Art by Alan López for Remezcla

The Young Lords Organization came to existence in the 1960s. Heavily influenced by the Black Panther Party (and oftentimes aligned with), the group provided community services, such as free breakfast for children in local churches. But it also protested racism and raised consciousness about colonialism.

Denise Oliver, Connie Cruz, and Iris Morales pioneered the Young Lord’s feminist movement as well as the first women’s caucus. The trio exposed the organization’s form of sexism and machismo and established a platform for women of color to thrive and grow. Eventually, Denise Oliver was promoted to a spot on the Central Committee and continues pushing feminism. In 1970, the Young Lords of New York officially integrated feminism into its national agenda, making it one of the first multiracial groups to do so.

The women of the Young Lords didn’t get the recognition they deserved, which is why Iris Morales wrote Through the Eyes of Rebel Women: The Young Lords, 1969-1976. “I reached out to former members,” she wrote in her book. “This might be the last chance for a first-hand women’s account,’ I [told them], ‘an opportunity to expand the historical narrative about the Young Lords.’ Our experiences varied depending on when, where, and why we joined, and the particular work we did. Only a few women had written about their involvement, and memories were rapidly fading. I wanted to document the story as we had lived it, through it’s ups and downs from the early formative days in New York City through its demise.”


Ilia Calderón

Art by Alan López for Remezcla

Colombia-born journalist Ilia Calderón made history very recently. She became Univision’s first Afro-Latina to co-anchor an evening news show. She started her career in Colombia and joined the team at Univision in 2007 – first as a co-anchor for the weekend edition of Primer Impacto and eventually for the weekday edition in 2009.

In 2011, she began hosting Noticiero Univision: Edicion Nocturna. Calderón has received prestigious recognitions, including an Emmy Award. She has earned the respect and admiration of audiences across Latin America and the United States for her direct journalistic style, thorough coverage of major news events, and incisive interviews with global celebrities and important political leaders.


Ellen Ochoa

Art by Alan López for Remezcla

Veteran NASA astronaut Ellen Ochoa is the first Latina to go to space and the 11th director (the first Latina) of NASA’s Johnson Space Center in Houston. Before she became an astronaut, Ocha worked as a researcher at the Energy Department’s Sandia National Lab and the NASA Ames Research Center. She has spent a total of approximately 1,000 hours in space aboard four different missions. Four schools bear her name: two in her home state of California, one in Texas, and one in Washington. She applied to be an astronaut three times before being accepted by NASA in 1990.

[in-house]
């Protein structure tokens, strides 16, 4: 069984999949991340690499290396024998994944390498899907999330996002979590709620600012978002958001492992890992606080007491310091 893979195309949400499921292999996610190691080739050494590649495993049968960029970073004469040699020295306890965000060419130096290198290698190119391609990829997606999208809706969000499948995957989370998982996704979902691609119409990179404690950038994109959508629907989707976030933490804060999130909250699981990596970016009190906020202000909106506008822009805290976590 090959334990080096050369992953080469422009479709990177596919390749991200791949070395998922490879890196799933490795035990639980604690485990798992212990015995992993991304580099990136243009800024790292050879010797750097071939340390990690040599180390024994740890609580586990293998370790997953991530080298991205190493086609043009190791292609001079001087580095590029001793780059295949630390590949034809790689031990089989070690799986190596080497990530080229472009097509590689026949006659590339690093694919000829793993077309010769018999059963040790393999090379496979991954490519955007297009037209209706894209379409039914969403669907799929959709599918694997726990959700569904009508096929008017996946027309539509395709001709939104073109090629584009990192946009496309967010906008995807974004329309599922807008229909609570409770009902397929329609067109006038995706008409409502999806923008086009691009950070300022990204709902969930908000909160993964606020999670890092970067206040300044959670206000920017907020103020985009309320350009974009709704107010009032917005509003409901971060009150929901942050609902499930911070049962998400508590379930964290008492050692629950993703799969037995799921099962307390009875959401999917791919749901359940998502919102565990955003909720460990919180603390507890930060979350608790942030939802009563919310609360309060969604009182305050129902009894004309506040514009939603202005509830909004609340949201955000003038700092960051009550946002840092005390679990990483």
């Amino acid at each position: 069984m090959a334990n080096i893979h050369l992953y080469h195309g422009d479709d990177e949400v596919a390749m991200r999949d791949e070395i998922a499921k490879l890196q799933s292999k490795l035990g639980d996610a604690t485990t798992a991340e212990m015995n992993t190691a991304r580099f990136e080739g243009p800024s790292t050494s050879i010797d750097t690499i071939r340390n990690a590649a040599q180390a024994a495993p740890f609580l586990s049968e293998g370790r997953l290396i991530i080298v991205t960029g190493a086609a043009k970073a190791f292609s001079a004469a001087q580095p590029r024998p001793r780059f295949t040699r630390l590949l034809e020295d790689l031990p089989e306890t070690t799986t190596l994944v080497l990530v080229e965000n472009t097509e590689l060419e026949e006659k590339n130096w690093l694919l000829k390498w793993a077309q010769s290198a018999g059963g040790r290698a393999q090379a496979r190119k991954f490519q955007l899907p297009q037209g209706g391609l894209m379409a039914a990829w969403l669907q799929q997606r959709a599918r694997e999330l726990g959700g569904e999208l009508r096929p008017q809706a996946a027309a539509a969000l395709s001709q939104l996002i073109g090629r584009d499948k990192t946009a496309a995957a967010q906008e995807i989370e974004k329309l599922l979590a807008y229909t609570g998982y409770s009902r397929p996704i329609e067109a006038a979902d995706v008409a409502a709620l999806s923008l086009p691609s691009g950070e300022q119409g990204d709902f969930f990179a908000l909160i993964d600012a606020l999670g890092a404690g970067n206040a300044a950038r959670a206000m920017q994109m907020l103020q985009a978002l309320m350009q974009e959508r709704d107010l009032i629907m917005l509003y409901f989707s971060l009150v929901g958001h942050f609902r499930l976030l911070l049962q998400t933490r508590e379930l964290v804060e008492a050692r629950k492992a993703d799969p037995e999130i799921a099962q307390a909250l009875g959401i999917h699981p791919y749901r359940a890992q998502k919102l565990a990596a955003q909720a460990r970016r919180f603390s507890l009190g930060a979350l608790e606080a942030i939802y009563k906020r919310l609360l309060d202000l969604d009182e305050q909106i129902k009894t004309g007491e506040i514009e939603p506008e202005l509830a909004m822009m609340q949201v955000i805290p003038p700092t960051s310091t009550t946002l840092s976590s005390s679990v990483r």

Now that she’s no longer off in space, she supervises 13,000 employees and ensures that shuttles are safe. “Being an astronaut, and part of a team is really rewarding, and now I have a different perspective,” she said. “The end goal is still the same – carrying out exciting and challenging missions in space.”


Linda Chavez-Thompson

Art by Alan López for Remezcla

A second-generation Mexican-American, Linda Chavez-Thompson served as a union leader elected executive vice president of the American Federation of Labor & Congress of Industrial Organizations (AFL-CIO) at the 1995 convention and was re-elected for another term in 2005. She was the first person to hold the post of executive vice president, and the first Latina, and person of color to be elected to one of the federation’s three highest offices.

As executive vice president of the federation, Chavez-Thompson represented the labor movement as a member of the board for several national organizations, including the Institute for Women’s Policy Research and the Congressional Hispanic Caucus Institute. In 2001, she became president of ORIT, the Inter-American Regional Organization of Workers, which is the Western Hemispheric arm of the International Confederation of Free Trade Unions.


Sylvia Rivera

Art by Alan López for Remezcla

Transgender activist Sylvia Rivera worked tirelessly for justice and civil rights. The Puerto Rican and Venezuelan Rivera helped pave the way for the LGBT rights movement with her involvement in the Stonewall Riots in New York City. After the riots, Rivera became part of the gay rights movement – which didn’t welcome the transgender community. She used her status to help gender non-conformists, the homeless, and people of color. She and another activist, Marsha P. Johnson, founded Street Transvestite Action Revolutionaries (STAR) and opened a shelter for homeless transgender youth.